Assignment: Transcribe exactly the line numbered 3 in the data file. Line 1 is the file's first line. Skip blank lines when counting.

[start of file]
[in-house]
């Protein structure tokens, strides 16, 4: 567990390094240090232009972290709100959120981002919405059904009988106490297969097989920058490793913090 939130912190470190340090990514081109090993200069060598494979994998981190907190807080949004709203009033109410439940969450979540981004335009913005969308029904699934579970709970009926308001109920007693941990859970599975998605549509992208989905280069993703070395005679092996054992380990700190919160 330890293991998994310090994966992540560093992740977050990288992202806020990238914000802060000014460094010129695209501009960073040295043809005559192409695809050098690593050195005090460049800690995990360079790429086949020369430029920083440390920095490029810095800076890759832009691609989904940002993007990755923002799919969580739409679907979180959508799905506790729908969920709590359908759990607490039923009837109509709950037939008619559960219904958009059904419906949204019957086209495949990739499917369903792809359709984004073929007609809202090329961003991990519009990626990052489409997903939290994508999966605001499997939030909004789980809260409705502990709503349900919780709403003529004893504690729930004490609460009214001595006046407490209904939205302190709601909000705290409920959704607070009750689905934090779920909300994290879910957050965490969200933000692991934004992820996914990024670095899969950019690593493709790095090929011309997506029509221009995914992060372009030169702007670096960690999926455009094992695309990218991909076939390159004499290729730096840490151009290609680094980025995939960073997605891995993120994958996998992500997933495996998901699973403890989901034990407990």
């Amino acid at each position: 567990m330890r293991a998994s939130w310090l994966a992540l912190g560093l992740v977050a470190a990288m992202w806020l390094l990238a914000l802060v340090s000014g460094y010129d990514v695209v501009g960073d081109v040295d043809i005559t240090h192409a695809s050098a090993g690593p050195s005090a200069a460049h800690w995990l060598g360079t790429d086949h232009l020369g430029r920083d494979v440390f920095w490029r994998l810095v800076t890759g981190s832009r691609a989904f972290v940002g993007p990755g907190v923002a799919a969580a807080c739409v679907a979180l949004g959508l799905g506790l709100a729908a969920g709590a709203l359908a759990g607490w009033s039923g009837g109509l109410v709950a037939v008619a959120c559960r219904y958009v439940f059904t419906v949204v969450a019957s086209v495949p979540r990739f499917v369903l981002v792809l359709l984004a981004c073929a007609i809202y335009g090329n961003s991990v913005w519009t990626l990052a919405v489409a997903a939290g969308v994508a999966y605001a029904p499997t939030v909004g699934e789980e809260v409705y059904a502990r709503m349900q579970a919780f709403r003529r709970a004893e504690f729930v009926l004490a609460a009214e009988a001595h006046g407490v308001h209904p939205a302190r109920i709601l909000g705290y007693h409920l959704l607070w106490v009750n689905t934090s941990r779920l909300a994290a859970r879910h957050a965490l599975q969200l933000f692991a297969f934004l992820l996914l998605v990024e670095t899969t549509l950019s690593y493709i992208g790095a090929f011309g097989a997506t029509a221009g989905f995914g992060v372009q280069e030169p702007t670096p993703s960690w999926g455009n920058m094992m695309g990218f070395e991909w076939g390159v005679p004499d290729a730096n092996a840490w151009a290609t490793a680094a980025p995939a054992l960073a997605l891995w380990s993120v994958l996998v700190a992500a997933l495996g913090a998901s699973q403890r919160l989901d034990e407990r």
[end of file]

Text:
């Amino acid at each position: 567990m330890r293991a998994s939130w310090l994966a992540l912190g560093l992740v977050a470190a990288m992202w806020l390094l990238a914000l802060v340090s000014g460094y010129d990514v695209v501009g960073d081109v040295d043809i005559t240090h192409a695809s050098a090993g690593p050195s005090a200069a460049h800690w995990l060598g360079t790429d086949h232009l020369g430029r920083d494979v440390f920095w490029r994998l810095v800076t890759g981190s832009r691609a989904f972290v940002g993007p990755g907190v923002a799919a969580a807080c739409v679907a979180l949004g959508l799905g506790l709100a729908a969920g709590a709203l359908a759990g607490w009033s039923g009837g109509l109410v709950a037939v008619a959120c559960r219904y958009v439940f059904t419906v949204v969450a019957s086209v495949p979540r990739f499917v369903l981002v792809l359709l984004a981004c073929a007609i809202y335009g090329n961003s991990v913005w519009t990626l990052a919405v489409a997903a939290g969308v994508a999966y605001a029904p499997t939030v909004g699934e789980e809260v409705y059904a502990r709503m349900q579970a919780f709403r003529r709970a004893e504690f729930v009926l004490a609460a009214e009988a001595h006046g407490v308001h209904p939205a302190r109920i709601l909000g705290y007693h409920l959704l607070w106490v009750n689905t934090s941990r779920l909300a994290a859970r879910h957050a965490l599975q969200l933000f692991a297969f934004l992820l996914l998605v990024e670095t899969t549509l950019s690593y493709i992208g790095a090929f011309g097989a997506t029509a221009g989905f995914g992060v372009q280069e030169p702007t670096p993703s960690w999926g455009n920058m094992m695309g990218f070395e991909w076939g390159v005679p004499d290729a730096n092996a840490w151009a290609t490793a680094a980025p995939a054992l960073a997605l891995w380990s993120v994958l996998v700190a992500a997933l495996g913090a998901s699973q403890r919160l989901d034990e407990r």